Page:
Saturday, December 31, 2011

Carrying On

In this blog experiment, I have laid down my vulnerabilities as a fledgling writer, mother, wife, and as a reluctant worker. In the six months of blogging, I have documented my sea/see change within and I hope that you have found something personal and worthwhile to take from my entries.

I invite you to look through my previous entries, if you haven't already. They still say everything I'd say about the challenges and joys of choosing to be both writer and mother/wife.

Through this process of blogging (and working on the novel), I have accepted myself as a writer, finally. (Why oh why did it take so long?) This process is what I've needed to now turn my attention--the little that I've have to devote to writing--mostly to my novel this year. If you are a writer and a mother or a mother trying to complete any goal for yourself, I know you understand.

As a writer, mama, worker bee, and wife, it's tough knowing where to put my energy at any giving point in the day. Most of the time my mind is split between the present and the future, my musts and my wants, dirty diapers and a smiling, bouncing 8-month old baby girl. You're nodding your head because you know the daily dance.

Blogging will have to take a back seat to writing my novel. Being more focused in my writing life will give me a little more piece/peace, I hope. I'll keep you updated from time to time. Drop me a line, let me know your out there.

Much progress in your passions in 2012.

Sunday, December 4, 2011

When to say when

Learning when to say when, uncle, enough, however you want to say stop, is hard to do, especially in this writing game. Let me clarify what I mean by "writing game." I'm not talking about the craft of writing, but everything else that comes along with getting your work out there, published. That's the game. Surely being a successful published writer (i.e., people read your work and you generate income from your publications) is easier when you know people of influence in the industry who think your work is worthy of publishing. After five years of working on my craft and at having a few moments where I've put my work out there, I've had little success. It's a tough pill to swallow: recognizing what a lonely, hard road it's been, but it is true.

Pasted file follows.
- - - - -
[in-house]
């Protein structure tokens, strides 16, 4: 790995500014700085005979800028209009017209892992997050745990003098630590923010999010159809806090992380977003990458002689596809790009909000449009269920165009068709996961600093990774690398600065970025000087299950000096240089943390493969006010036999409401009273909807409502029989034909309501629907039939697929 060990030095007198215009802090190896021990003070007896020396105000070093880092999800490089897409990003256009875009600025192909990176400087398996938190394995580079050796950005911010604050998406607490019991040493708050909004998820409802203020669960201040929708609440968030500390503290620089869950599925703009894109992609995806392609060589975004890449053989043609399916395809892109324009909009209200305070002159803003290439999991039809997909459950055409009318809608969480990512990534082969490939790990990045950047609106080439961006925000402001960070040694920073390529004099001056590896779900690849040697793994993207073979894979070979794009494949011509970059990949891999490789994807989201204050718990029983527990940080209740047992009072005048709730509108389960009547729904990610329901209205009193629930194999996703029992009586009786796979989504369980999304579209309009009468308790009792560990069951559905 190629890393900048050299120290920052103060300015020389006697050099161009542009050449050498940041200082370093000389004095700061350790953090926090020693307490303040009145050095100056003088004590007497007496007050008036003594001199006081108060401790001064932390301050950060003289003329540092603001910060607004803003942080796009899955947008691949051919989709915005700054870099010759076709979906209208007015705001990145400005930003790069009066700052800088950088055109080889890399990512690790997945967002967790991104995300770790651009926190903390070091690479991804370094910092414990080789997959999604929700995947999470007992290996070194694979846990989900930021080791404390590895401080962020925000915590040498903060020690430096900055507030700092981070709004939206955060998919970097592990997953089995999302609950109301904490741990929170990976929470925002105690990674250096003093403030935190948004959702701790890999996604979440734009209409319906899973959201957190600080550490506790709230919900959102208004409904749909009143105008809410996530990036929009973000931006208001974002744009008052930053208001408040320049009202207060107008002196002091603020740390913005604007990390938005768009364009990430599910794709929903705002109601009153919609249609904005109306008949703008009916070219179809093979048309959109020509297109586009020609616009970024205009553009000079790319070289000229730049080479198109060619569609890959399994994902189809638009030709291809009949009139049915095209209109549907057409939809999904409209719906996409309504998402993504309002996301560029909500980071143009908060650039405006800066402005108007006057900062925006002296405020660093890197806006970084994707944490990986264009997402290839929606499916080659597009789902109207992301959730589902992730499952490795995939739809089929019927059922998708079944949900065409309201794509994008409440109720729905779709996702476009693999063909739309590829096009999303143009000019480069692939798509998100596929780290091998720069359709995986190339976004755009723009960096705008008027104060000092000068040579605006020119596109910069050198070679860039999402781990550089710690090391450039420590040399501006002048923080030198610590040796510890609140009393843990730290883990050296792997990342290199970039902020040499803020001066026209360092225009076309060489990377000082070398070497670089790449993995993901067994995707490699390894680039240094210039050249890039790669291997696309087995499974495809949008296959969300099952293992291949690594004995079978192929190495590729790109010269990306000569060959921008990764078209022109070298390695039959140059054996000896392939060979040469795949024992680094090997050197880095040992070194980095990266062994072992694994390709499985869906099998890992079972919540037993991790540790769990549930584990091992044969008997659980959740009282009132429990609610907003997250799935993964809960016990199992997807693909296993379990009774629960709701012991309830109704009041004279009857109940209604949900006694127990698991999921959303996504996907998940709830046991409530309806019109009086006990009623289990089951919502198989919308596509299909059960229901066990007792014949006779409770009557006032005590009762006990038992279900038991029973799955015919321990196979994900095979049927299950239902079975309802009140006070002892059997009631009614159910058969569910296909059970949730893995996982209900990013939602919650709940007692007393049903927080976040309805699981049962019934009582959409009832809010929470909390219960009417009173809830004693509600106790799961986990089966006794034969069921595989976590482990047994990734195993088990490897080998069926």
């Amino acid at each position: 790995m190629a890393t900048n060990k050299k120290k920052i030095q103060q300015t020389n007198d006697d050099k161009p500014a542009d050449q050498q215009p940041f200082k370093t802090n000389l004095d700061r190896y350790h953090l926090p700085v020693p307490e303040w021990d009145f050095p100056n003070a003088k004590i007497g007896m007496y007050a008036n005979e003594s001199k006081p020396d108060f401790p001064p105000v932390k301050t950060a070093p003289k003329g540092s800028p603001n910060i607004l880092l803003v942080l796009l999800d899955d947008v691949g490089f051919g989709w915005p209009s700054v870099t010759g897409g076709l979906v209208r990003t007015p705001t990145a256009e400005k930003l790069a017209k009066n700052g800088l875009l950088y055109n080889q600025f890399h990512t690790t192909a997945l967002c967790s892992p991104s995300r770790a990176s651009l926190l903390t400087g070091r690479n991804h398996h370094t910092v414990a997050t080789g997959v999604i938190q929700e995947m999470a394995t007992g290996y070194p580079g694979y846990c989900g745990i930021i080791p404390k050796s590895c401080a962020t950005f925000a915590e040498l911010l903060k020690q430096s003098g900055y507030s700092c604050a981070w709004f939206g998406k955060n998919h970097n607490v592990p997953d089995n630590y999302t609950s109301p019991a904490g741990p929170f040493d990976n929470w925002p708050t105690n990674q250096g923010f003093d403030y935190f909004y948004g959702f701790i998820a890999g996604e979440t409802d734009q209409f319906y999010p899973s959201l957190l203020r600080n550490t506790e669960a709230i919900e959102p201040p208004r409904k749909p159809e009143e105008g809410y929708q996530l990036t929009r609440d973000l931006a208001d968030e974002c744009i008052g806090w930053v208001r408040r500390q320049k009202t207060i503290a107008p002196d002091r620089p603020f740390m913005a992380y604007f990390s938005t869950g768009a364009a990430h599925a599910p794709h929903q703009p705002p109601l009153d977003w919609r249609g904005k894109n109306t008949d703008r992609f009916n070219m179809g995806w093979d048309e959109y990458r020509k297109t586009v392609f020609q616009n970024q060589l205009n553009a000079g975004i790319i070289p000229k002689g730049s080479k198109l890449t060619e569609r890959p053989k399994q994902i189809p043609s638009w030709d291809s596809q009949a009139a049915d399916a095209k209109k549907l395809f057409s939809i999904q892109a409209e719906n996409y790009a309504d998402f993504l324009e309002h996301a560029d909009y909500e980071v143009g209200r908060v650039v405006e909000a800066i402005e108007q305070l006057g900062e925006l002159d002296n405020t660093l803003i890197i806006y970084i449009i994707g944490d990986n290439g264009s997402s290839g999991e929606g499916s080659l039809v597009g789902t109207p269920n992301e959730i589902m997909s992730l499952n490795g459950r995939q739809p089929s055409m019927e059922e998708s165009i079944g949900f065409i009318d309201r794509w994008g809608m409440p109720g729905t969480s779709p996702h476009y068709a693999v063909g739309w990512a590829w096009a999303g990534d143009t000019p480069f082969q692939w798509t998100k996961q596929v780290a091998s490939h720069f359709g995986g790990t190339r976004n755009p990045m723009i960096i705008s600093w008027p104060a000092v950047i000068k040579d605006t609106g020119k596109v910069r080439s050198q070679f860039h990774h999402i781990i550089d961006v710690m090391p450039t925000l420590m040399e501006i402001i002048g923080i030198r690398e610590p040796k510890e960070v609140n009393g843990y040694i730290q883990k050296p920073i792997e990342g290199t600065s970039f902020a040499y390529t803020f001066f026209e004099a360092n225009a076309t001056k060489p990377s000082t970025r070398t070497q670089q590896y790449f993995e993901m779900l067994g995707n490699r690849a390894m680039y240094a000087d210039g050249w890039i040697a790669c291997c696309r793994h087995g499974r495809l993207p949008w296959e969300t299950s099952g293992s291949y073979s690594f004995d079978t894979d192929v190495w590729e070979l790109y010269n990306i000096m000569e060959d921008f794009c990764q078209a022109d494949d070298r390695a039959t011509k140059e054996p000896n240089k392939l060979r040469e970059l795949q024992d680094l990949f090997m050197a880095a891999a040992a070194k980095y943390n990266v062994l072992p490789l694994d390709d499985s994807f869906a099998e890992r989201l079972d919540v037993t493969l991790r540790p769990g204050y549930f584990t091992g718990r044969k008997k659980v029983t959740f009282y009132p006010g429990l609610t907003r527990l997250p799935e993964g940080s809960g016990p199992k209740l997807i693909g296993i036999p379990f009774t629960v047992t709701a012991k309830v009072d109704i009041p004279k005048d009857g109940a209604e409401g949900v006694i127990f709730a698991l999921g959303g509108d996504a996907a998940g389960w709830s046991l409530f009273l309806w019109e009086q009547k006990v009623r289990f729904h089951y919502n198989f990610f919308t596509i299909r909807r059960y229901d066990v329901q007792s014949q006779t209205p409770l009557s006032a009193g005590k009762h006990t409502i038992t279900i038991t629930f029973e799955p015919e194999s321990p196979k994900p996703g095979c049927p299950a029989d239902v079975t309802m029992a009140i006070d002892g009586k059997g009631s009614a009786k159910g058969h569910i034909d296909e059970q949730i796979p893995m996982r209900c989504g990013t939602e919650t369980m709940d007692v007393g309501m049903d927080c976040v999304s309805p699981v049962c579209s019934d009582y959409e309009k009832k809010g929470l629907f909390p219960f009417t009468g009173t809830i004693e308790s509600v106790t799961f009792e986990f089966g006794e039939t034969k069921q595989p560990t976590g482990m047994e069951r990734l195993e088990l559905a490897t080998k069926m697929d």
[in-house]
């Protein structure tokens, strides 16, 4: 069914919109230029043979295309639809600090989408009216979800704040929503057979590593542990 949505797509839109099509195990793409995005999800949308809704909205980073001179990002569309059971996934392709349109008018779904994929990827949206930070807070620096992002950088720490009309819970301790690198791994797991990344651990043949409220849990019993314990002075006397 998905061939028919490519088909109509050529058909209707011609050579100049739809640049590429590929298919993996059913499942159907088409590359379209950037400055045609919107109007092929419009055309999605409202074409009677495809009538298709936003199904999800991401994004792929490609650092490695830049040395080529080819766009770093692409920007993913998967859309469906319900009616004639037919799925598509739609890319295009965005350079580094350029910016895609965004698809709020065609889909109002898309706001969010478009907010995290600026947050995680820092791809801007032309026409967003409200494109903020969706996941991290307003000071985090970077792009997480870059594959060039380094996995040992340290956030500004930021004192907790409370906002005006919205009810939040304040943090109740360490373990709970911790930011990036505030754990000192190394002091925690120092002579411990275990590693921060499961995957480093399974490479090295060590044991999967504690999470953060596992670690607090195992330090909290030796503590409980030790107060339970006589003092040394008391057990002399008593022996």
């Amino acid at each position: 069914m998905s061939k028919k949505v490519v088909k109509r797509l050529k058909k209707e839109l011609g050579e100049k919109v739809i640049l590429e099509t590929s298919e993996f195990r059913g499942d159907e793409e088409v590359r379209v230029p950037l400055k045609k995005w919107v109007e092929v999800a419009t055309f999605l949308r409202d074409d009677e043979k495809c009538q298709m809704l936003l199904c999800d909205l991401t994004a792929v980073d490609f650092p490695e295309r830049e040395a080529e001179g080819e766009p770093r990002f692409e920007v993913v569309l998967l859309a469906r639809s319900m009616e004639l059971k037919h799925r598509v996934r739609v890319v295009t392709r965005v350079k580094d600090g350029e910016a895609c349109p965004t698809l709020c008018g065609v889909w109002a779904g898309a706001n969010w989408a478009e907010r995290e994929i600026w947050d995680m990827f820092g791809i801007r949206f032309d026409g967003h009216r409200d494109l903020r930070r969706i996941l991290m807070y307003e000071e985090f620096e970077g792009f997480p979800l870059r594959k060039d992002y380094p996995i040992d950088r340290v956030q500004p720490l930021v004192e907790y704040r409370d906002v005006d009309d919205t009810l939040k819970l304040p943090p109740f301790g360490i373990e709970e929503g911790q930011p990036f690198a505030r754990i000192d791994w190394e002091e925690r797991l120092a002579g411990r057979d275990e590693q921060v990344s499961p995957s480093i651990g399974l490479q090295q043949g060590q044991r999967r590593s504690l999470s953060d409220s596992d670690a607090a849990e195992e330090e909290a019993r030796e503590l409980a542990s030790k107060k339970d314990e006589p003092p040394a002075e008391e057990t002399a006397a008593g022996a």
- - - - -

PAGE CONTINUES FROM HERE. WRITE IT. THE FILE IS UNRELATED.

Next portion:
I don't know many writers and the handful I know our relationships are not strong. There's much inconsistency in these relationships and they lack synergy. Read: they are all but dead. Today, I want to acknowlege this instead of continuing to hope that these relationships will turn into sudden support. It's time to let go.

It isn't easy knowing when exactly to give up hope in something. But I'm not giving up hope in myself, just in the dead relationships. Instead of putting energy into them, now I'm free to start looking for new connections. Ones that do have consistency and synergy.

Case in point. I've been hoping for several months that one of my writer friends would review one of my piece and introduce me to some of his connections. No such luck. Everytime I ask for feedback I get a lot of verbal "yes, yes, sure, sure" but then I don't hear from the person anymore until I contact them again. And it's "yes, yes, sure, sure" then nothing. Round and round we go, where we go nobody knows. My "friend" has been so touch and go with me and my work, that I'm foolish to call him a "friend."

But I have called him a friend for the last several years, not because he was, but because I wanted him to be my writer friend.

I now must turn my attention to the slush pile. That's my reality. That's my way forward right now. The odds are stacked against me, but it's still better than being jerked around in a dead relationship hoping that things will change. I'm saying when now.